"Honestly, if I didn't need the Edge project (to graduate), I probably wouldn't have done this just because I wouldn't have been looking for something," she said. "But now that I'm almost at the end of my project … I'm really grateful that I did. It's given me more experience than I ever would have thought."
With each new school year, Petersen knows he must once again sell the peculiar graduation requirement to skeptical incoming students and their parents.
"Not everybody is 100 percent ready to step out of a very controlled education environment like K-12 and come into an environment where we're saying, 'You need to make some choices,'" he said.
Rutledge said she and her parents were among the doubters.
"My parents were very confused about it," Rutledge said, chuckling as she recalls sharing some of her initial project ideas with her family. "I explained to them, (SUU) is not making me do this. This is my choice. You can do almost anything for your Edge project. … You can customize the project to whatever you need."
It's not until they're more than halfway through the process that students are won over by the project-based approach, Petersen said. While an estimated 85 percent of students report at the end that they're glad they did the project and feel they benefited from it, the remaining minority feels the program was better suited for other students or that it ultimately didn't benefit them.
Overall, the Edge element doesn't add to the required credit load and doesn't extend the expected completion time, Petersen said, but replaces an interdisciplinary requirement the school has since eliminated. It spreads out across the student's entire time in college, through a five-step process and three, one-hour courses requiring students to explore and design project ideas, commit to their project, complete it, and then reflect on it in a final course.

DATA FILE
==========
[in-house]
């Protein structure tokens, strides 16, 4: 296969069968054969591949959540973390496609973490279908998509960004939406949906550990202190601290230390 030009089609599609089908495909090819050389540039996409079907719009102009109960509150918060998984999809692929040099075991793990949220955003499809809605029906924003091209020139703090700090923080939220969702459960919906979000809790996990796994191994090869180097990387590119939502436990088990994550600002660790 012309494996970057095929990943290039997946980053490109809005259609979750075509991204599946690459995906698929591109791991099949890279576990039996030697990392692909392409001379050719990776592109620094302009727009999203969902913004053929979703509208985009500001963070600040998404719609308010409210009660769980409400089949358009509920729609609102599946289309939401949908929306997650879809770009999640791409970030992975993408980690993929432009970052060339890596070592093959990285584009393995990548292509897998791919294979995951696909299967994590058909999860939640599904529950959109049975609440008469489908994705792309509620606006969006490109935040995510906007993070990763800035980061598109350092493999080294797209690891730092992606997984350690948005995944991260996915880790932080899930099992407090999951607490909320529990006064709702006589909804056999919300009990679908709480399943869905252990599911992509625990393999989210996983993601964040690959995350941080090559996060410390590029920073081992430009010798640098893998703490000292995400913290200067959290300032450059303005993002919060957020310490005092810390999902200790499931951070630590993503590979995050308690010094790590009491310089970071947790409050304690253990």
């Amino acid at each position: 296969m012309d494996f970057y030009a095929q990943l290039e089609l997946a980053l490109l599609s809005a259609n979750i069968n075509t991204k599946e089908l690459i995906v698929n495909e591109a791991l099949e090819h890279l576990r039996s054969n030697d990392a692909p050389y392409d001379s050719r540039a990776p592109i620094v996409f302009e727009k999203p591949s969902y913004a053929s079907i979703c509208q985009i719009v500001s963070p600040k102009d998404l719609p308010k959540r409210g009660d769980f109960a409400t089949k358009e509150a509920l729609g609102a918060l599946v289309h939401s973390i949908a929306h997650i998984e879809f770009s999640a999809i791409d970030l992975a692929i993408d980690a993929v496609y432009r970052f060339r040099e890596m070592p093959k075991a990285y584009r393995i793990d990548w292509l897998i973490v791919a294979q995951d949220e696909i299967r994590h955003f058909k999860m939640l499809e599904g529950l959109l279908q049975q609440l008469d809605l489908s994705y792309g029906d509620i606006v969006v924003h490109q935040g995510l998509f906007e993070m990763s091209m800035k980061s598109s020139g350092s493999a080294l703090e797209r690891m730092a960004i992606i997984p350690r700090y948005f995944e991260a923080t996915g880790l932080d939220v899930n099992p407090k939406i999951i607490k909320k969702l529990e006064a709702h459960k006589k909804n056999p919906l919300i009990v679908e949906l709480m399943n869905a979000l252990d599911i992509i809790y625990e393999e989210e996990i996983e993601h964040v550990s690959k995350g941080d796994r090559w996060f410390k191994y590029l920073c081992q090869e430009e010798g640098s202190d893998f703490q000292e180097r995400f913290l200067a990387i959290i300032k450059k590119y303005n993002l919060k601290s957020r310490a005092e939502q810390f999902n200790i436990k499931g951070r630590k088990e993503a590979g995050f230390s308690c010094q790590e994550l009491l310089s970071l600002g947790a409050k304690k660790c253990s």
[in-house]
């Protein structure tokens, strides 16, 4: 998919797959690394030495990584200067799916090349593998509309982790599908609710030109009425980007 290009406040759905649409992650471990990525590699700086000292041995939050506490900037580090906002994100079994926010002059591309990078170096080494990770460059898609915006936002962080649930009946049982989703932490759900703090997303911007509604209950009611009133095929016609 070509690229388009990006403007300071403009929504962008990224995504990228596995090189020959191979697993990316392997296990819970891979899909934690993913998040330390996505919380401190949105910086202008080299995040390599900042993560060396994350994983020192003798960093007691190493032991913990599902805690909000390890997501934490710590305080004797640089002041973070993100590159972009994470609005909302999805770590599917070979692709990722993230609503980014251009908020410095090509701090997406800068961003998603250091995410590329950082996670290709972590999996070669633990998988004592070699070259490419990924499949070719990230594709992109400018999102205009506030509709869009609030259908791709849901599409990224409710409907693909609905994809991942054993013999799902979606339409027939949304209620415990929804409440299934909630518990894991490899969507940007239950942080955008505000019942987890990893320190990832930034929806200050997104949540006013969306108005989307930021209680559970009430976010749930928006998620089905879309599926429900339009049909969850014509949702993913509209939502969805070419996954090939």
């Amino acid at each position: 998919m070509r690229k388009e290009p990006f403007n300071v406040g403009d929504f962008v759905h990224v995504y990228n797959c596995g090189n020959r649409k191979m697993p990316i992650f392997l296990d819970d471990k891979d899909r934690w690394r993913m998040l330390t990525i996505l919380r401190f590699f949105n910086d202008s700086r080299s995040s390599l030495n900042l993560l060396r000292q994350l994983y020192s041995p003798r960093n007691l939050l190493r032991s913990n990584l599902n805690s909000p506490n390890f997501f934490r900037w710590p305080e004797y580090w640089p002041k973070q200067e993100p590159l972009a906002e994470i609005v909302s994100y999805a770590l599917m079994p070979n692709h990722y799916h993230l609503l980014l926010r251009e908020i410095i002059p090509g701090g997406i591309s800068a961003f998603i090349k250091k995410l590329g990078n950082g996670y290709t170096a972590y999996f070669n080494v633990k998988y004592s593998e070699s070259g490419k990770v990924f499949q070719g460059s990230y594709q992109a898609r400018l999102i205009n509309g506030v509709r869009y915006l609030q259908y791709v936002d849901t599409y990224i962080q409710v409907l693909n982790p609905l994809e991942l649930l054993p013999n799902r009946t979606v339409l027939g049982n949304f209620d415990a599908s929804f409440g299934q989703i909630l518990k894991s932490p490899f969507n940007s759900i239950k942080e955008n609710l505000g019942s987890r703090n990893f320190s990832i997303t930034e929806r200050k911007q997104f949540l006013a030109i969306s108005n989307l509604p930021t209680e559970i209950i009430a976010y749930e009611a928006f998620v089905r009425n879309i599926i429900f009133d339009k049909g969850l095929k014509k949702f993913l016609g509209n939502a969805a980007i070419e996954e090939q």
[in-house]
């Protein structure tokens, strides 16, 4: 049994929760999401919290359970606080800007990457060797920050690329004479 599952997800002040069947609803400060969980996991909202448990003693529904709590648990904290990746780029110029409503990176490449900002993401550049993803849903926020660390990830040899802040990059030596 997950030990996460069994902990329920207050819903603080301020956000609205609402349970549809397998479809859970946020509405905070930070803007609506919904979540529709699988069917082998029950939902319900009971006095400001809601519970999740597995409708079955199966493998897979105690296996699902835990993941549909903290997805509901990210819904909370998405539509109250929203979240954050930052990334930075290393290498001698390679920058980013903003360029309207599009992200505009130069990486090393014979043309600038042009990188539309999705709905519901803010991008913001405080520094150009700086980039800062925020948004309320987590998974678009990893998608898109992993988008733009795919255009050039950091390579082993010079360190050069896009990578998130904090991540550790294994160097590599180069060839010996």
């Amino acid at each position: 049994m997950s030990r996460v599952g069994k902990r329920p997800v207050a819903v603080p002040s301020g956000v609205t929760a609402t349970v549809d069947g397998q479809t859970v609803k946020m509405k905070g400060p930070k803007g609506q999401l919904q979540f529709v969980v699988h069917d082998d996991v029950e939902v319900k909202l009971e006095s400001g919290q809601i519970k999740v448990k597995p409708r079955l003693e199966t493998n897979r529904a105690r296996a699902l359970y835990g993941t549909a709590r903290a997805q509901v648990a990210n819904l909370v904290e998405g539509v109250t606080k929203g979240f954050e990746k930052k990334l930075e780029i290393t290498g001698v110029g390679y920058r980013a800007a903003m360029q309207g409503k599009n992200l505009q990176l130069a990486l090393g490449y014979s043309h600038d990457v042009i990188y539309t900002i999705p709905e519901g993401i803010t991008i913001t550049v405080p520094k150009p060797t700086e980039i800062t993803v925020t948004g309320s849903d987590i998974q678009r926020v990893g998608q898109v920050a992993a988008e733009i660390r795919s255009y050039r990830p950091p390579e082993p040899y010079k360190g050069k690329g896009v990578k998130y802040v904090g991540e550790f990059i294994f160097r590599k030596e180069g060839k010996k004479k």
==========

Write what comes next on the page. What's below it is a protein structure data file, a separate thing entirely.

While SUU's project-based emphasis at the general education level is uncommon, Petersen sees it as movement that will spread across the state and the nation. Over the summer SUU hosted a national conference on its campus with other schools looking to implement or expand an experiential curriculum element, and he has heard of programs being considered at other public Utah universities.
"The thing that higher education needs to do nationally to kind of regain its relevance is to think more deeply about these kinds of projects and this kind of engaged learning," Petersen said. "It would be nice to be able to preserve traditions, but the world is changing too quickly and we have to make sure that students are ready to operate in this really fluid and changing world."
Among the greatest gains, and the biggest wants, that outgoing Edge students are reporting in focus groups is a chance to learn "soft skills" such as interpersonal interactions, goal-setting, project planning, responsibility and leadership.
"If I was a student looking for a university, knowing how complex the world is becoming and how rapidly it's changing, I would want to go to a university that is willing to dramatically change the way in which it teaches and the way in which students learn," Wyatt said. "This is one example of how we're willing to take some risks ourselves and spend a few years in the trenches, paving the way for a whole new way of learning."
Additionally, students are having great success applying for jobs and finding plenty to talk about in interviews with potential employers, Petersen said.
After a summer with the volunteer corps, Rutledge lists increased confidence and communication skills among the benefits she is taking into her senior year and beyond graduation.
"College should push you and get you to explore outside your comfort zone, and that's what this Edge project really does," she said. "You could just go through your classes and graduate and that's it. … But this kind of helps push you into the real world and get you prepared before you graduate, and I'm really grateful for that."